The digital conundrum facing Danish education 

Sarah Oueslati
June 21st, 2023

As society becomes increasingly digitalised, the screen time usage among young children is skyrocketing at an alarming rate

 Globally, the average screen time for children (ages 2-4) is 2 hours 30 minutes per day (photo: Unsplash)

Screen time among young children has become a contentious topic in Denmark, with phones, computers and tablets at the centre of the debate. 

The education minister, Mattias Tesfaye, has taken a proactive stance and asked Styrelsen for Uddannelse og Kvalitet, Stuk, the agency for education and quality, to craft a set of guidelines on screen usage in schools. 

In a letter to the country’s public schools, Tesfaye wrote: ”Children’s screen use has been rising rapidly in recent years and more and more research is suggesting that it is not healthy,” according to Politiken.

The guidelines could be developed for each stage of the educational system, contends Tesfaye, effectively adapting to the age-specific needs of the users.

Screen time in education: risks and challenges 
Screen time poses inherent risks, even when employed in the educational system in digital-based lessons. 

“Digital-based lessons can be well-justified as a didactic learning element, but screens can also reduce intimacy, distract and in some contexts pacify children and young people and make them less capable of performing individual tasks,” informed Tesfaye.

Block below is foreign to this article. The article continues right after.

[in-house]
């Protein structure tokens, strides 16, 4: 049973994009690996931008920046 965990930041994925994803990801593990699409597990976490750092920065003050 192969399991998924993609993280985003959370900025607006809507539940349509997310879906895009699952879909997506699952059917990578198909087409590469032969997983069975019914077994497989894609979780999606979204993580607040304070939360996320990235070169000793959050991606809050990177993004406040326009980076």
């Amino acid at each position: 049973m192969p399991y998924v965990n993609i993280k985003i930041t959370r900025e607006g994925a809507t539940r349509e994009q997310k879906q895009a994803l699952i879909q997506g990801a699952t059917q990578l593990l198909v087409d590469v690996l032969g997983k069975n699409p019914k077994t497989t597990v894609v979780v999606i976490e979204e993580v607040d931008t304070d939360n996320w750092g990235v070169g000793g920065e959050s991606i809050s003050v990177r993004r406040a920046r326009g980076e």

Rasmus Lund-Nielsen, the spokesperson for children and education with the Moderateren party, also opposes phones in the classroom.

Speaking on Radio4 Morgen, a DR radio programme, he said: “Telephones are simply something that is disruptive because we are used to using them for entertainment, gaming and social media. A lot of things that have nothing to do with what we do at school.”

Phones and children: a growing debate 
Mobile phones have become ingrained in our daily routines, but the question remains: should they be introduced to children at such a young age? 

While a political ban on phones would alleviate the burden of enforcing device policies on teachers, representatives from school associations have expressed scepticism regarding the possibility of completely eliminating phones from classrooms.

In his letter to the country’s public schools, Tesfaye said “the government will not introduce a ban, but that the school management needs to take responsibility of their screen usage”.

Recommendations from the agency are expected in October for youth education programs and in December for schools.


Subscribe to our newsletter

Sign up to receive The Daily Post

Latest Podcast